Localisation can make individual economies more resilient
GFG Alliance acquired Adhunik Metaliks and Zion Steel earlier this year, making its entry into the Indian steel market. In this interview with India Global Business, Sanjeev Gupta, Executive Chairman, GFG Alliance, talks about how Covid-19 has impacted their plans for the company, about its sustainable GREENSTEEL model and the company’s plans for India.
You entered the Indian steel market with Adhunik and Zion acquisitions just before the pandemic. How has Covid-19 impacted your plans for the company?
The Covid-19 pandemic is a once-in-a-lifetime challenge which has affected the lives of our 35,000 employees around the world. There’s no denying that it has caused short-term pain in all the markets we operate in – but it has also underlined the need for the steel industry to change, to become more efficient and to upgrade its technology quickly.
The pandemic has prompted a greater focus on localisation, and on producing goods at home rather than relying on imports. We see opportunities for import substitution in India, and Adhunik Metaliks will be in a prime position to play a role in that.
Adhunik has a blast furnace and an electric arc furnace with capacity to produce 500,000 tonnes of steel annually. The associated Zion Steel rolling mill has a capacity of 400,000 tonnes a year. Our ambition, undimmed by the pandemic, is to take the overall capacity to at least 1 million tonnes in the next two to three years.
What are the steps being taken to have a strong business continuity plan for FY21?
As a global response to the Covid-19 pandemic, we have initiated an efficiency drive across GFG Alliance’s businesses. Each of our companies around the world has been asked to come up with a plan to become 30 per cent more efficient. That means smart working, a closer look at raw material mixes and Value In Use, a re-examination of our office space needs globally and, in some cases, changes to the workforce.
We are confident that with these measures in place, we’ve got strong, robust businesses around the world. And the impact of the pandemic has concentrated minds – it has added urgency to the need to modernise and invest in more effective, lower carbon technology. So, it will speed up our efforts to drive change and create more sustainable steelworks around the world.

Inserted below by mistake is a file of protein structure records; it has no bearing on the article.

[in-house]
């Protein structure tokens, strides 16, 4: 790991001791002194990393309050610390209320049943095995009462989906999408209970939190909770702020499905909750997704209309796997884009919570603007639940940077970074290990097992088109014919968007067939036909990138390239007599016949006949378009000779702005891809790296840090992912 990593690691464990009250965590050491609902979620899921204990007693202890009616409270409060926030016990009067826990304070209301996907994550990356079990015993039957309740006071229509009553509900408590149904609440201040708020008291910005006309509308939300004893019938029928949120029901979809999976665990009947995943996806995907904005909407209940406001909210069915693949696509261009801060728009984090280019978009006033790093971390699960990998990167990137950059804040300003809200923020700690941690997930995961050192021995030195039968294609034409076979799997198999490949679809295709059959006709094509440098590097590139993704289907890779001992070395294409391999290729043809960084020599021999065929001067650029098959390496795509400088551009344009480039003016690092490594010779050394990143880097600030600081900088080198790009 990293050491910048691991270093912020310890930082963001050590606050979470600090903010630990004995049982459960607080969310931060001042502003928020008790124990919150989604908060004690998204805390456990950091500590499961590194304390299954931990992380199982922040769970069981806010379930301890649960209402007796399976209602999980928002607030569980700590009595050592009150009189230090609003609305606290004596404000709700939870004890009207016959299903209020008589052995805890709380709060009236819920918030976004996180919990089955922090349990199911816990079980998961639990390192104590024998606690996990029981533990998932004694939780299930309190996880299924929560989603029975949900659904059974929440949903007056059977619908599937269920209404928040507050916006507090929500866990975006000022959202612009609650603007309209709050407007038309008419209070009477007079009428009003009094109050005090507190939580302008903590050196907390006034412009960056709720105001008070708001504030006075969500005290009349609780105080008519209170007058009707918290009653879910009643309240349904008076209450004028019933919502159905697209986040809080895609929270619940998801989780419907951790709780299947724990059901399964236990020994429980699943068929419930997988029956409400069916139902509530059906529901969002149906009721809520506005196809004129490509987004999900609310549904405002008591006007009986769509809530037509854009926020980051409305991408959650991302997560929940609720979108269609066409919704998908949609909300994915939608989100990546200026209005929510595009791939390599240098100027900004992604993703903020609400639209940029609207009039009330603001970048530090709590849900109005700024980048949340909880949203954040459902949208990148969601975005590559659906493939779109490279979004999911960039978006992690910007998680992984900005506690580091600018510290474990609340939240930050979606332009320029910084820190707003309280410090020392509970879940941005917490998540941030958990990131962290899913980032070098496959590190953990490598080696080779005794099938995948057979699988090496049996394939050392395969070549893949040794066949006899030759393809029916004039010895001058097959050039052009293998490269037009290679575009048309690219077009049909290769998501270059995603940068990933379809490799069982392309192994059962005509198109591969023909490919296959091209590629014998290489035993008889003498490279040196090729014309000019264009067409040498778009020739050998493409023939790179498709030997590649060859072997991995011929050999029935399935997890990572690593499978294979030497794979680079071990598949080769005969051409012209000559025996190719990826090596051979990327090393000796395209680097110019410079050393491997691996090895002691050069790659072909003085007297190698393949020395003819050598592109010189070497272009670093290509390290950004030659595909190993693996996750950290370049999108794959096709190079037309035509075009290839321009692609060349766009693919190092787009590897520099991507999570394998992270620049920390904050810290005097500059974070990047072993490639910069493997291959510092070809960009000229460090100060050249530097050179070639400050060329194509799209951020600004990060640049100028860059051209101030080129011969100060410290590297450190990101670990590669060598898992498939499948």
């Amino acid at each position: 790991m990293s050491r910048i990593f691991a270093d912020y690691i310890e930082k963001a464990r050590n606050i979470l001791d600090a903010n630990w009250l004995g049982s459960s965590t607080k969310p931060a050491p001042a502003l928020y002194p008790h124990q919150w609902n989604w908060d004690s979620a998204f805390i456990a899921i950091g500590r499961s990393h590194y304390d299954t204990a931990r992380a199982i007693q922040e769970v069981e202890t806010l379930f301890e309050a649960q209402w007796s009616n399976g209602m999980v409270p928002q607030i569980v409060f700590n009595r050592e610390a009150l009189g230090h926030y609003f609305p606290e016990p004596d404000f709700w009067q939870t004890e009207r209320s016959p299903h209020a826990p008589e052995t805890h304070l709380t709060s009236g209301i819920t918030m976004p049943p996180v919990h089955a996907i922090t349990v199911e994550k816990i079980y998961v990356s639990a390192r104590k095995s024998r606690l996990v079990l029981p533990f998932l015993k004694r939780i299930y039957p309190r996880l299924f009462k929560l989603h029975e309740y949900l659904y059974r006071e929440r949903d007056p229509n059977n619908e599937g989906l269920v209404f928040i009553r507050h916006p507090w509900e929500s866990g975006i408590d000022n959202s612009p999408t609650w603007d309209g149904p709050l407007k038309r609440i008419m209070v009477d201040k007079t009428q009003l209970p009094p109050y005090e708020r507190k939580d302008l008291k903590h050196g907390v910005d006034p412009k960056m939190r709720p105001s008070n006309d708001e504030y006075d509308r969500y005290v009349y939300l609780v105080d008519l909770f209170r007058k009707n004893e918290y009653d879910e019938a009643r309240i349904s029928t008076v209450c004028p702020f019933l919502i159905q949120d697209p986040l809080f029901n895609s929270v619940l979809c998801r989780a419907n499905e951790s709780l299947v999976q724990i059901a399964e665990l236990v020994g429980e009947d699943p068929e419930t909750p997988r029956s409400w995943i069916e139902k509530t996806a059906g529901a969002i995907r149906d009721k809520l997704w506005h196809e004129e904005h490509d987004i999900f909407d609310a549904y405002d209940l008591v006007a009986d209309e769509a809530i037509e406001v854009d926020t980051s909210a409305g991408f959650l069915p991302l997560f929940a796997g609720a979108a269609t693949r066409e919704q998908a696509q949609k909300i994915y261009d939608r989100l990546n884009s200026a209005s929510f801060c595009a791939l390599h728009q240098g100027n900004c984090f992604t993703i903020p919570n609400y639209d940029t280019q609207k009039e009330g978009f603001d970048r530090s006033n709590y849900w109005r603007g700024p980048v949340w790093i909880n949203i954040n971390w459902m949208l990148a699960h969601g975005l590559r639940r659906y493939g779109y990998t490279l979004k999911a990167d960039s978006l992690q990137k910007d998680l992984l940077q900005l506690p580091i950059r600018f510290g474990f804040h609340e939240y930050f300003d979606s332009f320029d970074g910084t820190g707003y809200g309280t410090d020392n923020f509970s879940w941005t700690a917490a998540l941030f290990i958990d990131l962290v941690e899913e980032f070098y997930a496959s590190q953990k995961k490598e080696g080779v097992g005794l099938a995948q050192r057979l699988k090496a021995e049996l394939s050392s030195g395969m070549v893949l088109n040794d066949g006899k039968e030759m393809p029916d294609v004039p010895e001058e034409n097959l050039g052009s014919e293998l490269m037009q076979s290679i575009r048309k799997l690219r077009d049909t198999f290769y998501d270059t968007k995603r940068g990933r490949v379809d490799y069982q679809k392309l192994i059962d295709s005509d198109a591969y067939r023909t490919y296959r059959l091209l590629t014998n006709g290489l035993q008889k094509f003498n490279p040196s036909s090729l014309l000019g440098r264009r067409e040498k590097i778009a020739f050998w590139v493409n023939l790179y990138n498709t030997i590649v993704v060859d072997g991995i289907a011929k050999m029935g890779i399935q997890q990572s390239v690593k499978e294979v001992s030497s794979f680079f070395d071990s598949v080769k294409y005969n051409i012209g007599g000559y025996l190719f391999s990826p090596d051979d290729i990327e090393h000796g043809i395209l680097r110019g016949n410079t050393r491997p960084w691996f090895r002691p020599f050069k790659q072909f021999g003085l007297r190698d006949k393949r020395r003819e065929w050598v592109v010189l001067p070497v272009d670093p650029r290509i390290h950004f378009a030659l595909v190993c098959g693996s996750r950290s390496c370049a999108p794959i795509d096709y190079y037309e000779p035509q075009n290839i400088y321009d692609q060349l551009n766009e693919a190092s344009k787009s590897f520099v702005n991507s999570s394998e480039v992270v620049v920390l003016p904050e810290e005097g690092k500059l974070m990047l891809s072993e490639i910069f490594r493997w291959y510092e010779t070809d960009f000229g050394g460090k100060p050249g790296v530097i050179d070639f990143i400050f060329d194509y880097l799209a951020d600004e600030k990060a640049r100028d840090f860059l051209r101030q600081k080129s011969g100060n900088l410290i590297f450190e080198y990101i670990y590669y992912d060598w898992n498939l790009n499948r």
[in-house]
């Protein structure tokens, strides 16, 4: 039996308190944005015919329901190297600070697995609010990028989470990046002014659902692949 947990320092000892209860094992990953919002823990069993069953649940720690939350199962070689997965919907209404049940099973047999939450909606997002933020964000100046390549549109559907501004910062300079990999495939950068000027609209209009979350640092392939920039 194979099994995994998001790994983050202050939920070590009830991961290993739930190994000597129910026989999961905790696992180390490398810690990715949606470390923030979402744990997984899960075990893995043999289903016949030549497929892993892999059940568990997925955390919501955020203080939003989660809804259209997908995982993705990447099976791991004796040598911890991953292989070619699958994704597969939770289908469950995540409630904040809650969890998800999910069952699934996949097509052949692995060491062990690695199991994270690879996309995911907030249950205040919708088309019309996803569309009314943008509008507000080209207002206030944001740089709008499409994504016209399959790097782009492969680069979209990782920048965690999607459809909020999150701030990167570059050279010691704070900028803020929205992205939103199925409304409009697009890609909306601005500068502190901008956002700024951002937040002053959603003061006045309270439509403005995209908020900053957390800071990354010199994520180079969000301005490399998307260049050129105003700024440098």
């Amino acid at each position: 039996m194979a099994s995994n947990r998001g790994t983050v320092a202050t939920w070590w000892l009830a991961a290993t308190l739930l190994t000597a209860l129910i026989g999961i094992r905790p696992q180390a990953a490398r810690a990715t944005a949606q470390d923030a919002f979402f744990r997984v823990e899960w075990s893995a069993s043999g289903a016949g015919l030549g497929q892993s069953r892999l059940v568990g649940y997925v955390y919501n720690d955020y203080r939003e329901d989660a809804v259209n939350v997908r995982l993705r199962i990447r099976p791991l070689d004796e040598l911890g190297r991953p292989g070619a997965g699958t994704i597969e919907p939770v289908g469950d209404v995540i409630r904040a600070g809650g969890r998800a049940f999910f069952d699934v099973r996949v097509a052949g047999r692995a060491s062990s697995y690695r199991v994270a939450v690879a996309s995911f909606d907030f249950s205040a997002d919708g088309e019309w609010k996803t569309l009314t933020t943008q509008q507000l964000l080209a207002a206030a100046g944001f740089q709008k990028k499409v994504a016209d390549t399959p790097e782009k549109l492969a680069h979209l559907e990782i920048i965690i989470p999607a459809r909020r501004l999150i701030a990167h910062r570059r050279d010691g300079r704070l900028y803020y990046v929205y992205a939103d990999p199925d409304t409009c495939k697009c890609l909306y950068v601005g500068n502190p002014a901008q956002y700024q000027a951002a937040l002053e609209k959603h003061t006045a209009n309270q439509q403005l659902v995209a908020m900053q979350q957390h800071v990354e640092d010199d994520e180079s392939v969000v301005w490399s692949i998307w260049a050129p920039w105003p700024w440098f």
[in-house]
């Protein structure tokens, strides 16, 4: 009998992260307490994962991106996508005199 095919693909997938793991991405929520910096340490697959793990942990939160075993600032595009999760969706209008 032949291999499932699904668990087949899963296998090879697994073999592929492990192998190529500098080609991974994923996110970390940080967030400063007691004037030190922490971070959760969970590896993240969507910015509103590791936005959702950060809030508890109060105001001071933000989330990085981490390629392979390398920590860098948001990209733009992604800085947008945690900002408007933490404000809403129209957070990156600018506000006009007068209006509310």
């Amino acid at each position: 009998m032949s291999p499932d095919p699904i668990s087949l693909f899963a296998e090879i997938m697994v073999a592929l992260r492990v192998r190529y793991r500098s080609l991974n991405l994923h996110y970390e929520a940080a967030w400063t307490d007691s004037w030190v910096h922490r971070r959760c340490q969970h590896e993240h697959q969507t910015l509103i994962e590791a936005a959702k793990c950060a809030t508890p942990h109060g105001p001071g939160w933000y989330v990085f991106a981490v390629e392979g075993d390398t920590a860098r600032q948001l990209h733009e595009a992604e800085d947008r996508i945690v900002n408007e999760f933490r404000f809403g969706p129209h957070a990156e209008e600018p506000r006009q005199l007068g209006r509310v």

Can you tell us about the Greensteel model and the influence this sustainable approach could have on the steel industry as a whole?
Producing steel accounts for almost 9 per cent of all carbon emissions globally – and with many countries committed to carbon neutrality by 2050, those emissions are simply unacceptable. Our GREENSTEEL model focuses on a shift from primary steel production in blast furnaces to recycling steel or using DRI produced from natural gas and hydrogen in electric arc furnaces.
A traditional steelmaking involves using coke as a reductant and energy source, which is highly polluting.
Our approach is to take surplus scrap metal and melt it down in furnaces which can be powered with renewable fuels. Using this route, we can cut carbon emissions by two-third.
In addition, we are also trialling new technologies involving hydrogen in the production of steel. We anticipate that this strategy will allow us to become the world’s first carbon neutral steel company by 2030.
How is GFG Alliance planning to contribute to Make in India initiative?
My father’s business began in India and it remains a very special country for me. I fully support the Make in India initiative and I want GFG Alliance to play a part in contributing to the country’s future prosperity. The initiative is focused on making the best of India’s local resources and markets – and re-opening steel plants such as Adhunik is entirely consistent with that goal.
How do you see the current geopolitical tensions between US-China and India-China impacting the steel industry?
Geopolitical tensions are detrimental to global growth and to improving peoples’ standard of living – and hence these developments are unfortunate. I would not want to comment directly on issues such as the India-China border dispute. All I would say is that localisation and boosting local manufacturing is a key part of GFG Alliance’s strategy – and that can make individual economies more resilient, and able to withstand external pressures.
What new and emerging business opportunities do you foresee in the steel sector in India?
Our focus is on sustainable steel production, on green aluminium production and on renewable energy. We are looking for opportunities in these fields across India and beyond.
Do you think that there is a need for some specific policy initiative or changes on the taxation front for immediate results in the steel industry?
I strongly believe we are at the cusp of historic change in the steel industry globally. Generations to come will talk about coal-based blast furnace steel production as an antique, a story of the past. The future is GREENSTEEL based on recycling and on hydrogen steel. I would encourage the Indian government to look at policies and tax breaks focused on promoting GREENSTEEL as many progressive governments are doing globally.
Apart from the steel sector, in which other sectors in India is GFG Alliance planning to invest in the next five years?
We would like India to be one of the major hubs of the GFG Alliance – like the UK, continental Europe, the United States and Australia. Beyond steel we have ambitions in green aluminium – that is either recycled aluminium or aluminium fuelled by sustainable power and renewable energy opportunities. We are an acquisitive group and we are always looking for opportunities.